So at one point, I was selling car insurance. I was working at a Scientology telemarketing firm. I worked at a Scientology graphic arts company and I was just making money, paying my share of the rent and what I could afford at that young age and trying to pay my debt for leaving the employ of Scientology. So, that’s really how I started; I was working a regular job and then going to acting class at night, going on auditions, getting horrible feedback.
They were like, “You’re horrendous. You need …” And I’m walking in there, telling stories and using curse words and having them laugh. And I’m like, “Oh, I just …” I’m on Head of the Class. I’m on the show. I am on Joanie Loves Chachi. I literally thought just by making people laugh that I was going to book jobs.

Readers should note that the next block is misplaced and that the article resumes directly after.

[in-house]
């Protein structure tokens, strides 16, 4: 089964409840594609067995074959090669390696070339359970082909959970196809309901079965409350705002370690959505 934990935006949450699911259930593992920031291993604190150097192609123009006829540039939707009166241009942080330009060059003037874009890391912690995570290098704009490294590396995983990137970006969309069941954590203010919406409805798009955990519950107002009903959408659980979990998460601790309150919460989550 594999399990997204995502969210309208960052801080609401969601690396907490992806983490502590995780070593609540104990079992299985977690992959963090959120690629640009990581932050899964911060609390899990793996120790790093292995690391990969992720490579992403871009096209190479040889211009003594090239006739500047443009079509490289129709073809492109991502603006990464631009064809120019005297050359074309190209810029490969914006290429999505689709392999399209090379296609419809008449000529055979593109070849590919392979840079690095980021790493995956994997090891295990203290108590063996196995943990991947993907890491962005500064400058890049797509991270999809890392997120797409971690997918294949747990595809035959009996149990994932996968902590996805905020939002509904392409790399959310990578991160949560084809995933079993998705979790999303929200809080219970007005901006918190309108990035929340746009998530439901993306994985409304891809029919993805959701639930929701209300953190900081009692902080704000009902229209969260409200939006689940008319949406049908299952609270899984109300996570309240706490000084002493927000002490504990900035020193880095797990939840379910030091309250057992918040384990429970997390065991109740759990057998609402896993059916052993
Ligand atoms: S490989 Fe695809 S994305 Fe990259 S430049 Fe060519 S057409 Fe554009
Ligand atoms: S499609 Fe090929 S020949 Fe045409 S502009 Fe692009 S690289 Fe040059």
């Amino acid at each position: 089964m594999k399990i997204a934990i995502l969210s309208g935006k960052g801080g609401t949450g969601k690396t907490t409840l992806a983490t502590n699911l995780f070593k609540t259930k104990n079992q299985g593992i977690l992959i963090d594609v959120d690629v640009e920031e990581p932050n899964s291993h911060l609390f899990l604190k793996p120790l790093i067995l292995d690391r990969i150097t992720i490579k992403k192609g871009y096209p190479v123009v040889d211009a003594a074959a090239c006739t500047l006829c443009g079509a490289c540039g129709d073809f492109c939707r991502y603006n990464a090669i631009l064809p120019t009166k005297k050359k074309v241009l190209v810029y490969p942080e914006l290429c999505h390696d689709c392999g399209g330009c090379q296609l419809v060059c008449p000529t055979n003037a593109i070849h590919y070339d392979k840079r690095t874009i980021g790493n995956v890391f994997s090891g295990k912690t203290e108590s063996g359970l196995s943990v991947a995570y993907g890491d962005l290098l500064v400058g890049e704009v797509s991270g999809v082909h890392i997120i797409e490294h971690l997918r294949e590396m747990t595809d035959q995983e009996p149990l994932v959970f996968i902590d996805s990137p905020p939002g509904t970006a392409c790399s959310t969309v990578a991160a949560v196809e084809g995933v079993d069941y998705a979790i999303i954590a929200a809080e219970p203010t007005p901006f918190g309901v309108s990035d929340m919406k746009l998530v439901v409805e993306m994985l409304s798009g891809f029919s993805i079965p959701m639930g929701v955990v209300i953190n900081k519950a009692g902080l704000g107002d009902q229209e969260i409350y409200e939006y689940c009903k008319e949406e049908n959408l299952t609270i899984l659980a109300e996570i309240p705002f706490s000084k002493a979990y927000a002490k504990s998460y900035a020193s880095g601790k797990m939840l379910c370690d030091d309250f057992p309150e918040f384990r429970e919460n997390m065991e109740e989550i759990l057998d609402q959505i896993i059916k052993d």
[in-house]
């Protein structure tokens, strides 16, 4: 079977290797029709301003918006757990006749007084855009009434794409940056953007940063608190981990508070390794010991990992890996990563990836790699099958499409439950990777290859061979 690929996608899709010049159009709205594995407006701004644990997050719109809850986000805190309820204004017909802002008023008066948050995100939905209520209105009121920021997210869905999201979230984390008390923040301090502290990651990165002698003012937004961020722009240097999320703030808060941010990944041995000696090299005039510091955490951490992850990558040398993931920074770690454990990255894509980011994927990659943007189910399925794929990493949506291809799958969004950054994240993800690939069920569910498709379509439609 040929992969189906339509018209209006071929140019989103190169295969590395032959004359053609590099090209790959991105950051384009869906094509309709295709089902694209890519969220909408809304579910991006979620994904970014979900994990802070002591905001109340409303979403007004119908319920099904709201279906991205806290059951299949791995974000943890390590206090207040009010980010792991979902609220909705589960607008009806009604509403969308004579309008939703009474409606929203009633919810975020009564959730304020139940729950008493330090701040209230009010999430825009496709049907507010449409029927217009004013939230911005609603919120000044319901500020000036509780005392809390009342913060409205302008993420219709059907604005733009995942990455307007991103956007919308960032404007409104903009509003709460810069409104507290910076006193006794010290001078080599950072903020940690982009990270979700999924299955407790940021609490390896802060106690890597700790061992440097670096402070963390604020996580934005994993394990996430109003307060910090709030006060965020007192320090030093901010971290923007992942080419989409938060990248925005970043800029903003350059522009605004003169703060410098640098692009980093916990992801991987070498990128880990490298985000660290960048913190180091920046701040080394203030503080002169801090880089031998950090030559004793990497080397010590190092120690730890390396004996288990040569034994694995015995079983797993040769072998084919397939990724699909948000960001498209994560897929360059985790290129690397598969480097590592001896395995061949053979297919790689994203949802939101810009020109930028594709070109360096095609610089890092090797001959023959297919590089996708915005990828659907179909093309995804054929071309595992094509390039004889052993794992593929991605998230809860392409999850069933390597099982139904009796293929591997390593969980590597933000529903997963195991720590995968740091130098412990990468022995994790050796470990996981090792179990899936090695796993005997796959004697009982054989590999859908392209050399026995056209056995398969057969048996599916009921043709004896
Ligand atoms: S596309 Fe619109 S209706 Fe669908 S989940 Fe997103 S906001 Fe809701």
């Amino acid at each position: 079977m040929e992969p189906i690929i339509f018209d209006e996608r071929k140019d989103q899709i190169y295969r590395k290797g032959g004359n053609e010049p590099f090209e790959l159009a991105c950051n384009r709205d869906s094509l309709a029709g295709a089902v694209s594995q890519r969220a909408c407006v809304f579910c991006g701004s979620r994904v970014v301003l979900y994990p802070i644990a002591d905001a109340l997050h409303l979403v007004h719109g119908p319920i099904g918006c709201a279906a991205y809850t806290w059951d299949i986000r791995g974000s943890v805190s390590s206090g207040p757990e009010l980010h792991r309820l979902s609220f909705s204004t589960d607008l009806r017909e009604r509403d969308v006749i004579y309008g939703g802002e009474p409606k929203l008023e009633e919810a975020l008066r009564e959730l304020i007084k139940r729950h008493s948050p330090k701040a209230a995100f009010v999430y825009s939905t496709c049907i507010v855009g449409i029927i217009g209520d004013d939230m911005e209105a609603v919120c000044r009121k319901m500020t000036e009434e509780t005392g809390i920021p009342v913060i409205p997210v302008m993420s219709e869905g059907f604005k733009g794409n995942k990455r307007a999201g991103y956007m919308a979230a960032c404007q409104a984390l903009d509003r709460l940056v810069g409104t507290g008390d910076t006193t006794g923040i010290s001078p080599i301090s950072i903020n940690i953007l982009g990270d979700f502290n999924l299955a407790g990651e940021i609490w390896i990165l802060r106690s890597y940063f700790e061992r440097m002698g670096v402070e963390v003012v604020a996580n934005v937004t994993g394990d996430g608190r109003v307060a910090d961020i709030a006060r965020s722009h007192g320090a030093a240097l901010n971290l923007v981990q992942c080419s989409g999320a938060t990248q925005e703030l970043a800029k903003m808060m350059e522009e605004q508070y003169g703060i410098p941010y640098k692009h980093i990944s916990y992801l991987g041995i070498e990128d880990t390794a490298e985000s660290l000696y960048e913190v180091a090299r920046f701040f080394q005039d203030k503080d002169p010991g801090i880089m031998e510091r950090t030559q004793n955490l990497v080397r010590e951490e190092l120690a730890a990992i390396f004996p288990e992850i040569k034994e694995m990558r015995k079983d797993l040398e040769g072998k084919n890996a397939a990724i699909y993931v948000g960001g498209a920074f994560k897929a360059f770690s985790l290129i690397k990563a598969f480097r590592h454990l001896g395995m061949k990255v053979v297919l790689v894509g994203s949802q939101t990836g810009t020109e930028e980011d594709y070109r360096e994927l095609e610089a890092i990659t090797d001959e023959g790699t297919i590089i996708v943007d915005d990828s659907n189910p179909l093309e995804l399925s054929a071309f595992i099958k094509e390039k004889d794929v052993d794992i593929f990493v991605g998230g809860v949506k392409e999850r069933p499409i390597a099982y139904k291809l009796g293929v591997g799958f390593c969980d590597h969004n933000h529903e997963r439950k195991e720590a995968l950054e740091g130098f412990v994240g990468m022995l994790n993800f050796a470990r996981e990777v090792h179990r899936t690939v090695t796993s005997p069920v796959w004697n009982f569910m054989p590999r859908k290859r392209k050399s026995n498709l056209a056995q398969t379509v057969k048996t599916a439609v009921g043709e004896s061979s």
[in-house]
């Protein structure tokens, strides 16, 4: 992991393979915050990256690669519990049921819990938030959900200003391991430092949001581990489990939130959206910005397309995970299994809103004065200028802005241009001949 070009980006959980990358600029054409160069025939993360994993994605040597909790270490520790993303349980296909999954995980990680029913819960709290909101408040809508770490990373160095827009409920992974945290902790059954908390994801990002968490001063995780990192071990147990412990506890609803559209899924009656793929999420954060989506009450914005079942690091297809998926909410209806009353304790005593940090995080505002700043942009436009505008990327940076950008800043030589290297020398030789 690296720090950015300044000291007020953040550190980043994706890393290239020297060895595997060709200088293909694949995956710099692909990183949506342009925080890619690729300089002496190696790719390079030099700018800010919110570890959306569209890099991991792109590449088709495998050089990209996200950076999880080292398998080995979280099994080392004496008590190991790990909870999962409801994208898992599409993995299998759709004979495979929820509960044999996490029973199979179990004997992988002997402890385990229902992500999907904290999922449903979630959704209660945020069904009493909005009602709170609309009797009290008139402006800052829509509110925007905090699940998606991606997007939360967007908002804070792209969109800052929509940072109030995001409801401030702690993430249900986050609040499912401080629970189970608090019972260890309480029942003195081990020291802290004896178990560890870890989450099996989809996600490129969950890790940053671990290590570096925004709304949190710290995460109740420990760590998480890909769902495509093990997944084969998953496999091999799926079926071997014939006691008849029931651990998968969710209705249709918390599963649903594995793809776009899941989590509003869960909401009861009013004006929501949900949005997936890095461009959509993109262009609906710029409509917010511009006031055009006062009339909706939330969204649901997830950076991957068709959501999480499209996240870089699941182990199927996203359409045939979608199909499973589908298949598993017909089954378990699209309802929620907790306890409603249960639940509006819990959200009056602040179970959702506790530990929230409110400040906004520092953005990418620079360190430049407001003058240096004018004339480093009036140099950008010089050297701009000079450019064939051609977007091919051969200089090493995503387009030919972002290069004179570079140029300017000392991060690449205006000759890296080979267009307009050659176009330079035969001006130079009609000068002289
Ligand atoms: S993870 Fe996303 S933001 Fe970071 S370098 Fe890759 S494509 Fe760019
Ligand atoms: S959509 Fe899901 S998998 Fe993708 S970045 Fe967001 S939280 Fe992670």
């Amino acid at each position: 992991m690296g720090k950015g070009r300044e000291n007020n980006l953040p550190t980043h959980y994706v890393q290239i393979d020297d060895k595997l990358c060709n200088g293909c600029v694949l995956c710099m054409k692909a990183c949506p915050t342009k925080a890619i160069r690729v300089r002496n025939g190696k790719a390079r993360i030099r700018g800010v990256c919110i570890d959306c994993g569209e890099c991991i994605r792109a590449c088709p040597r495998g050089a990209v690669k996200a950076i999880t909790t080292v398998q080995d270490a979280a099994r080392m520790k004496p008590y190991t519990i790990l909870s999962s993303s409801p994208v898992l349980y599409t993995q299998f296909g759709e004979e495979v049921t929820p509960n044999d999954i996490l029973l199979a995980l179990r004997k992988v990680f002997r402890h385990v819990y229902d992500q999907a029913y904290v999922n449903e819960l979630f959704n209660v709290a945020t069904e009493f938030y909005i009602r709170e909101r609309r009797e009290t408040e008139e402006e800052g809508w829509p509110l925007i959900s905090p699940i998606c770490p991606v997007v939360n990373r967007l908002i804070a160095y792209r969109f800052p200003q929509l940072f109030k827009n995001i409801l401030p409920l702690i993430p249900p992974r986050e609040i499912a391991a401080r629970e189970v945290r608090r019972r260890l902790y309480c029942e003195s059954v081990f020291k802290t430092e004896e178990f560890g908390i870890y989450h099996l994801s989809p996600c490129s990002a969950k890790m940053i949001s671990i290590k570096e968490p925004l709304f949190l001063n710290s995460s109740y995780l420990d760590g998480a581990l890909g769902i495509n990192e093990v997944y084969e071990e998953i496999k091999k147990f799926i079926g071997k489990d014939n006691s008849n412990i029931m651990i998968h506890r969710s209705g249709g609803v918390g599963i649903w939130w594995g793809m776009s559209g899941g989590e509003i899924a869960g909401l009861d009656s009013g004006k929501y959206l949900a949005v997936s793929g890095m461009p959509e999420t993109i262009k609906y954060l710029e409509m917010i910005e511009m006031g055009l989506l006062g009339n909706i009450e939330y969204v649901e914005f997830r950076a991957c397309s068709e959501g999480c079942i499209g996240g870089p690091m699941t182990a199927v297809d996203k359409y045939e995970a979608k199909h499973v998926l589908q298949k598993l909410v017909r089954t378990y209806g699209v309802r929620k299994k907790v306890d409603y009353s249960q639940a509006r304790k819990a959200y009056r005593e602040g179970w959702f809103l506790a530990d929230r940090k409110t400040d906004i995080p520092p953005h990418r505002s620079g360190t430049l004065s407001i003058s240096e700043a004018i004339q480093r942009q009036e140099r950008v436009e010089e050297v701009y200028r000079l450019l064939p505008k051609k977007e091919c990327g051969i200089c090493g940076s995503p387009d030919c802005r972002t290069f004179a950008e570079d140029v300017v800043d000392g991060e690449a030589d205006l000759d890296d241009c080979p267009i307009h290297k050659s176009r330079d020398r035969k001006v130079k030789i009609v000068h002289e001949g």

“No, you need to learn how to audition and you need to learn how to act.”
I’d get a job here, a job there. And then as time went on, but again, I’m still working, I’m still working and going to acting class and just one job leads to another job, leads to another job.
I got my first series, Living Dolls with Halle Berry. That was on ABC. And I thought that was it. I was like, “Made it.” Trying to figure out how to buy planes. You know kids, they think, you make $5,000, it’s like $5 million a week. And you don’t think about taxes. You don’t think about agency fees. You don’t think any of that. Right? So, that was canceled. And I was like, “Wait, what?”
I didn’t know about ratings. Devastated. Devastated. Swore I’d give up acting, but I just kept going. And then, that’s how you do it. By hard work. And the key word is perseverance and overcoming your disappointments.